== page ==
How does mkDerivation decide what build system to use

mkDerivation has the ability to automagically take appropriate steps to build projects that use well-known build systems such as cmake and meson.

How does it decide which build system should be used?

I haven’t found the relevant documentation, but observations suggest that the order in which the build systems are listed in nativeBuildInputs is important!

Where can I find out more about this?


The nativeBuildInputs you add get their hooks ran, which then register themselves to get executed in the different phases.

This is a very rough and brief description, but essentially what happens.


If we take meson as an example meson package has this magic attribute:

pkgs/development/tools/build-managers/meson/default.nix:  setupHook = ./;

This causes pkgs/stdenv/generic/ for meson to install it as nix-support/setup-hook:

    if [ -n "${setupHooks:-}" ]; then
        mkdir -p "${!outputDev}/nix-support"
        local hook
        # have to use ${setupHooks[@]} without quotes because it needs to support setupHooks being a array or a whitespace separated string
        # # values of setupHooks won't have spaces so it won't cause problems
        # shellcheck disable=2068
        for hook in ${setupHooks[@]}; do
            local content
            consumeEntire content < "$hook"
            substituteAllStream content "file '$hook'" >> "${!outputDev}/nix-support/setup-hook"
            unset -v content
        unset -v hook

And then on packages that include meson via nativeBuildInputs it gets sources in pkgs/stdenv/generic/ as:

# Add package to the future PATH and run setup hooks
activatePackage() {
    if [[ -f "$pkg/nix-support/setup-hook" ]]; then
        source "$pkg/nix-support/setup-hook"

And the rest of magic happens in pkgs/development/tools/build-managers/meson/ itself:

mesonConfigurePhase() {
    runHook preConfigure
    runHook postConfigure

if [ -z "${dontUseMesonConfigure-}" -a -z "${configurePhase-}" ]; then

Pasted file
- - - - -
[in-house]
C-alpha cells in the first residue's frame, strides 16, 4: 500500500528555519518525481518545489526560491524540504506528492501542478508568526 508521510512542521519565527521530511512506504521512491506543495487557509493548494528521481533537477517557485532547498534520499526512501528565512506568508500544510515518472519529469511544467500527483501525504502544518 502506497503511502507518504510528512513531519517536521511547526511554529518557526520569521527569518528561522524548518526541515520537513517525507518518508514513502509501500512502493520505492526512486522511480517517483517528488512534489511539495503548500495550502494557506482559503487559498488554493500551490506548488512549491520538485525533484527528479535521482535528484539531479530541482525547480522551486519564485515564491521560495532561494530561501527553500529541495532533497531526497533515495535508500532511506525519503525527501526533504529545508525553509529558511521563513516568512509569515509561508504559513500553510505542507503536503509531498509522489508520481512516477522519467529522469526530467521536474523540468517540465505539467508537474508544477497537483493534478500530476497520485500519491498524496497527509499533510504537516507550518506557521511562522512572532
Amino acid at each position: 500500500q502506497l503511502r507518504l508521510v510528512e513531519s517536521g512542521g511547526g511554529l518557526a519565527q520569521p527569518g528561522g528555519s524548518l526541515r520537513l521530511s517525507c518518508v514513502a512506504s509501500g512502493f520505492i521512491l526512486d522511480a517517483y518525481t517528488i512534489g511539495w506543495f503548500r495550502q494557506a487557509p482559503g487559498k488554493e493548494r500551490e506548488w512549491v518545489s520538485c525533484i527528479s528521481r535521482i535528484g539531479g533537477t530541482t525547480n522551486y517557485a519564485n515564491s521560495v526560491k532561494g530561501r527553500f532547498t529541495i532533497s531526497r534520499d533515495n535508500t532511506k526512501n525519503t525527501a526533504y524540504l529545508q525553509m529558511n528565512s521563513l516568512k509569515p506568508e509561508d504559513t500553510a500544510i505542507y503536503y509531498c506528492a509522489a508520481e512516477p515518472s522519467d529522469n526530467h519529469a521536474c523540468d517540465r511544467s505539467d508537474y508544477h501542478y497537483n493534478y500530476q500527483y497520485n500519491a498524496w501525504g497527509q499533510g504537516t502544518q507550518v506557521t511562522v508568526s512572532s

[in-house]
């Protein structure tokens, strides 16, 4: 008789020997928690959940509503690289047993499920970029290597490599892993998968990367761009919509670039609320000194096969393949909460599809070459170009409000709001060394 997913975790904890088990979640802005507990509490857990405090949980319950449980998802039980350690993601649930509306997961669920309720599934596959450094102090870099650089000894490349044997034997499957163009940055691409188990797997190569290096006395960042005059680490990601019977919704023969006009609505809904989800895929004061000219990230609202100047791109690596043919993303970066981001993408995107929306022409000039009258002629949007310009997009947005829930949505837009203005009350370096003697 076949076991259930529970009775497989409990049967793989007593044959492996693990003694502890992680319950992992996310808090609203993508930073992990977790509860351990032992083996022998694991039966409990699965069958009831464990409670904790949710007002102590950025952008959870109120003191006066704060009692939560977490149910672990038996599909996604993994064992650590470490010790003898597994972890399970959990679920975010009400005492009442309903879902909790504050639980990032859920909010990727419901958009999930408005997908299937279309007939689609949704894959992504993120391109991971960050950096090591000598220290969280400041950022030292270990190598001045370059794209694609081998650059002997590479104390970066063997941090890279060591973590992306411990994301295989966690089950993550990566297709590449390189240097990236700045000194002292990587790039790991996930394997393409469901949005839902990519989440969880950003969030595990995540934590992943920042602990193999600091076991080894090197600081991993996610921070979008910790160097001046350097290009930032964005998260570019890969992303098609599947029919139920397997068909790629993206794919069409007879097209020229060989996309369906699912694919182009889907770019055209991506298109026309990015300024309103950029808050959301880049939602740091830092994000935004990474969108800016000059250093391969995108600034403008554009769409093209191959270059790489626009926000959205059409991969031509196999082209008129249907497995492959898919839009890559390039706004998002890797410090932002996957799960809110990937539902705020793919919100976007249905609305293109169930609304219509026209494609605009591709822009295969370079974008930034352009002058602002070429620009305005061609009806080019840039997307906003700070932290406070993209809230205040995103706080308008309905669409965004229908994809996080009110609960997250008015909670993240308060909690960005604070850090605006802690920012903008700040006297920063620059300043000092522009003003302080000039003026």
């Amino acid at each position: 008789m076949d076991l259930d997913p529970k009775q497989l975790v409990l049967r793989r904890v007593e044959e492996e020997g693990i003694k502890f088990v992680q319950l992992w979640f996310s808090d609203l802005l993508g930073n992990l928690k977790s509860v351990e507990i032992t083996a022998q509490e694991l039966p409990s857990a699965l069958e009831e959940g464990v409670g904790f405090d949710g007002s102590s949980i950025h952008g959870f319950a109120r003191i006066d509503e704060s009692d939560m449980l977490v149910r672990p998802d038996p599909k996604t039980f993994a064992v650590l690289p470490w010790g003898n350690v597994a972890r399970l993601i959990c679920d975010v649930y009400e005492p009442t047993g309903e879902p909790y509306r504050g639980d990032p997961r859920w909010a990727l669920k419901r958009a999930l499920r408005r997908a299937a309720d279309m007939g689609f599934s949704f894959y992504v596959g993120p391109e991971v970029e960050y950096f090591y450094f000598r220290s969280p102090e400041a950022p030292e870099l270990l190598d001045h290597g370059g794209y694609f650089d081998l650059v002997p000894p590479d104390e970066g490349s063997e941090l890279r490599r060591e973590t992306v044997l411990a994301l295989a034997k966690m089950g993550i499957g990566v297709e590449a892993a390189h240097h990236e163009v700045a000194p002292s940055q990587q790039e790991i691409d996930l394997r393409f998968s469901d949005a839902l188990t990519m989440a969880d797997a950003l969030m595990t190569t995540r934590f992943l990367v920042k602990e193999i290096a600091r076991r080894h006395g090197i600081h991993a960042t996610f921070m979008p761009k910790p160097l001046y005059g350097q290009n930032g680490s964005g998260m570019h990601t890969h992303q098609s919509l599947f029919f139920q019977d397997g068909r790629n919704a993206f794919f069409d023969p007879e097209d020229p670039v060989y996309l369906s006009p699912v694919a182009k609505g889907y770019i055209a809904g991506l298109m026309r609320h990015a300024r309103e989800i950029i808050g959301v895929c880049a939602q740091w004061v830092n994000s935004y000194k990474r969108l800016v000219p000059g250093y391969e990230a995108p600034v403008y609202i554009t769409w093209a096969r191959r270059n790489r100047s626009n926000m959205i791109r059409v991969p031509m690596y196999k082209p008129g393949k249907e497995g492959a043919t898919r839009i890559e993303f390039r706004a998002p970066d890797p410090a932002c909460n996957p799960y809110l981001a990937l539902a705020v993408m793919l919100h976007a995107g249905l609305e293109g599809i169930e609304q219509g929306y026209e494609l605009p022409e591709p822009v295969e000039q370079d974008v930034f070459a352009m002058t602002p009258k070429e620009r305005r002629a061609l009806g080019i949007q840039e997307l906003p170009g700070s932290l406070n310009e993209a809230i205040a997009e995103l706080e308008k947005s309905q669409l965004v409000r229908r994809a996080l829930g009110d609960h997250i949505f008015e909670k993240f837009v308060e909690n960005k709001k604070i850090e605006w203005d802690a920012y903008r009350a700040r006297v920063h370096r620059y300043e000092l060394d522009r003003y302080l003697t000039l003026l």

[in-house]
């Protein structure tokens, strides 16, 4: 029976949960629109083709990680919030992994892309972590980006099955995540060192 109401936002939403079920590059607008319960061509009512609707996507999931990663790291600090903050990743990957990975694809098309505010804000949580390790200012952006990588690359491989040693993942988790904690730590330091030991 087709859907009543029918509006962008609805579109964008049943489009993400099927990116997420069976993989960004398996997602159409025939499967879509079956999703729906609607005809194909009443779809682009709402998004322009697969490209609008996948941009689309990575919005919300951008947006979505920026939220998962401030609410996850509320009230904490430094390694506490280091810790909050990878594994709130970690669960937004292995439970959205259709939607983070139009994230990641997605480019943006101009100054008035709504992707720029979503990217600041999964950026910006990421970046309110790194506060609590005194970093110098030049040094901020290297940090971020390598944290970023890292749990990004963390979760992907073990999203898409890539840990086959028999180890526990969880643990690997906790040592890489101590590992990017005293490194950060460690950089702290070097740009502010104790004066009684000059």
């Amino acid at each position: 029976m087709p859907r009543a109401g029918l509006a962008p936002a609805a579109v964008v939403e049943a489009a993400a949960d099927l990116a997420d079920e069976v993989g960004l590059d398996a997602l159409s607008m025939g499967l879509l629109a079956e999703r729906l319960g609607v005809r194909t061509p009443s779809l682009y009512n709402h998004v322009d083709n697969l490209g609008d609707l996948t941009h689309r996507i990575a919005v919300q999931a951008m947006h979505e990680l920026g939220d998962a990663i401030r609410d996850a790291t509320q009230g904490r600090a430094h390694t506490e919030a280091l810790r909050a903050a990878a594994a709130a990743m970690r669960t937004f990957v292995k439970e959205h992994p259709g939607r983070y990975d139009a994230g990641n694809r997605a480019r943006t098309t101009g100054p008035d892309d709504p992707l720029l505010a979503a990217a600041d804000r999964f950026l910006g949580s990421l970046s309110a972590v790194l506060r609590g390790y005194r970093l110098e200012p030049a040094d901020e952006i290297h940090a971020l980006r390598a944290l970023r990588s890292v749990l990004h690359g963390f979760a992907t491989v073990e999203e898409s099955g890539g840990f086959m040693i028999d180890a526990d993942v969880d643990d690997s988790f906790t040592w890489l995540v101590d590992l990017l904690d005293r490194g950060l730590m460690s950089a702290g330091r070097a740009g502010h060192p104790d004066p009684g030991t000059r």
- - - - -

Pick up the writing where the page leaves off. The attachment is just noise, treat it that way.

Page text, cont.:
It overrides default configurePhase.


So, in summary, adding a package to (native?)buildInputs will result in hooks for that package being run.

What happens if your nativeBuildInputs contain more than one package which overrides phases in the build process?

I am trying to use meson, but I need cmake too, because one of my dependencies does not provide a pkg-config, so meson has to use cmake to discover that dependency.

I stumbled across the ‘solution’ of swapping the order of meson and cmake in my build inputs to make sure the overall build uses meson rather than cmake, but is this something that can be relied on?

Also, you both write about the hooks being run if a package appears in the native build inputs, but it also seems to work in plain buildInputs. Is that expected?

For a cross-case it should be only nativeBuildInputs. For non-cross it’s only nativeBuildInputs if you set strictDeps = true;. Otherwise builtInputs are activated all the same.

I would say relying on the hook order is fragile as propagatedNativeBuildInputs for other packages might bring packages in unexpected ortder.

If the override does not do the right thing for you there are a few options:

  1. disable one of the overrides, like dontUseCmakeConfigure = true; (see pkgs/development/tools/build-managers/cmake/ for specifics)

  2. write the code for incorrect phases explicitly. Something like:

configurePhase = ''

Or even call meson directly (and provide missing flags usually passed by default hook).


Exactly, that’s why I put “‘solution’” in scare quotes.

I’m not entirely sure what you mean by ‘cross-case’.

Native build is the build, host and target platforms are there same:

nix-repl> stdenv.buildPlatform == stdenv.hostPlatform && stdenv.buildPlatform == stdenv.targetPlatform

This is the simple usual case used when you build for local system.

cross-case is when you cross-compile (stdenv.buildPlatform == stdenv.hostPlatform && stdenv.buildPlatform != stdenv.targetPlatform) or cross-build (stdenv.buildPlatform != stdenv.hostPlatform && stdenv.buildPlatform == stdenv.targetPlatform) ther package.

The examples are: and

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